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An insider’s guide to Cyprus

11th July 2012 • Posted in Where2 Magazine

Beautiful coastlines and beaches, crystal clear waters, history and culture plus amazing hospitality. There’s much more to this island than meets the eye... Cyprus is the third largest island in the Mediterranean Sea and without doubt is one of the most popular tourist destinations. With sun all year round coupled with an abundance of activities for those with a love for the outdoor life, it ticks all the right boxes.

Where2 wanted to find out more about this popular destination and called on the expertise of a local family based in West Yorkshire. Born in Leeds to Cypriot parents, Mario Paraskeva and wife Claire visit Cyprus at least twice a year with their two young boys, Xavier and Will. For Mario, the main reason for visiting is to see his family.  He, Claire and the boys fly into Larnaca, which is the oldest town on the island and has a history dating back 6000 years.

Cyprus Insiders Guide

Mario says about Laranca, “There’s so much culture and heritage to see here and you don’t have to travel very far to experience some real gems.” About 45 minutes from Larnaca is Konnos Bay, in a small place called Protaras. Mario reckons that, “Konnos is one of the best bays in Cyprus. It’s fun for the kids and being more of a traditional destination means that it’s also popular with the locals. The boys love being able to jump into the sea from the rocks right into crystal clear water. There are watersports on the beach and Claire enjoys taking the boys out for a ride on the pedalos.  It’s also a great place for those who enjoy snorkelling.” Mario also recommends walking along the bay for about 1.5 km to Cyclops Cave, “To get there, walk though beautiful Cypriot meadows filled with natural herbs – you might even spot the odd lizard or snake!” The cave is small but has around three or four ‘rooms’ where you can see the stalactite formations.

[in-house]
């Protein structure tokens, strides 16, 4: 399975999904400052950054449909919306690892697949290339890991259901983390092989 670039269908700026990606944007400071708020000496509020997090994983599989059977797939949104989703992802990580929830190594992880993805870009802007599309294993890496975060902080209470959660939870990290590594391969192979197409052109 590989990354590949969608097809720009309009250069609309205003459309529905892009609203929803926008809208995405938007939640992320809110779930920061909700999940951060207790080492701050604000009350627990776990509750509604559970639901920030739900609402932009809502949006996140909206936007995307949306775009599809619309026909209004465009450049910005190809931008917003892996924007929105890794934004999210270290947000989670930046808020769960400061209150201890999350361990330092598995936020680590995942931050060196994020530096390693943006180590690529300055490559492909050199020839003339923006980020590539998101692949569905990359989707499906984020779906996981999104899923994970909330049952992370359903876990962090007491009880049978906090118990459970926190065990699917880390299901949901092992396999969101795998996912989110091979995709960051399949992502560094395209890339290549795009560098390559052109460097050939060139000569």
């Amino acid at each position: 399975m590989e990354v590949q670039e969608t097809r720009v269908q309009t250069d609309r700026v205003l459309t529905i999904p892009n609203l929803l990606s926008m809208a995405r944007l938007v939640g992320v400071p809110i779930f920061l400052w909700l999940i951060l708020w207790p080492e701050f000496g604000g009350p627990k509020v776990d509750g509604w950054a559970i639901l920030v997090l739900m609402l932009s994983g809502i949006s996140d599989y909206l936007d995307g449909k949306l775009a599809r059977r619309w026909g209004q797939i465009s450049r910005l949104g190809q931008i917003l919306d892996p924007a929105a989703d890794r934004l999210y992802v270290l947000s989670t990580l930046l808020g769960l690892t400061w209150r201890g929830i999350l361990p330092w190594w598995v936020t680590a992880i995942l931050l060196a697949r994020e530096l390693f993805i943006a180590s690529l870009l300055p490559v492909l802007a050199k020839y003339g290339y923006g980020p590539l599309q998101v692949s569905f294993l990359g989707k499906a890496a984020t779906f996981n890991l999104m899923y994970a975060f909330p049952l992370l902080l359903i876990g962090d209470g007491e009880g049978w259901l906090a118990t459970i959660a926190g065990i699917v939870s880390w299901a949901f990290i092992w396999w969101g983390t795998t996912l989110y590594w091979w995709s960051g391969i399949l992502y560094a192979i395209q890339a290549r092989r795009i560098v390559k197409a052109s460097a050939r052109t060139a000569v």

Of course, Cyprus is well-known for its amazing hospitality and for being fantastically child-friendly. In the old Turkish quarter of Larnaca is Militzis Restaurant – just past the Old Fort at the end of Finikoudes Promenade and well-known by locals for having the finest meze. Mario and family make sure they visit as frequently as they can, “As soon as you arrive, you’re made to feel extremely welcome – in fact, they tend to remember us now. The service is always brilliant and the food great – there’s a good vegetarian choice as well. The best time to go is around 1pm, as their big clay ovens are just warming up around then!” The restaurant specialises in village cooking such as char-grilled halloumi and Kleftiko (lamb cooked slowly in traditional clay ovens).

For fish lovers, a visit to Rotsos Fish Tavern in the Mackenzie area of Larnaca is a must, ‘Go for fish meze if you’re hungry,” says Mario “and then sit, relax, enjoy a drink and watch the sun set while your kids play along the beach.”

MacKenzie Beach is one of the few sandy beaches In Cyprus as many of them tend to be rocky. The sea is quite shallow which means you can walk out for about 50 metres and still only be waist deep, so again great for the children. Across the promenade are shops, bars and restaurants as well as a large municipal car park if you decide to drive there. Watersports are available to hire at the end of the beach including jet skis, speed boats, water skiing, windsurfing and parascending. There’s also diving available around  the Zenobia wreck.

An alternative way of visiting the wreck is by boat trip from Finikoudes Beach. As well as visiting the wreck, you can also opt to go octopus fishing!

“For truly spectacular views over the island,” says Mario, “head to Stavrovouni Monastery and if you’re looking for diving and snorkelling then Cape Greko (Kavo Greko) is the place to go, which is between Ayia Napa and Larnaca.” Often, you can see people diving off the cliffs into the clear water, although you just need to watch out for strong currents. Walk north for a few minutes away from the car park and you’ll come to a small bay where there are the remains of a Venetian lighthouse which is popular amongst bird-watchers.

Once you’ve been to Cyprus, it will be easy to understand why Mario and family visit year on year.

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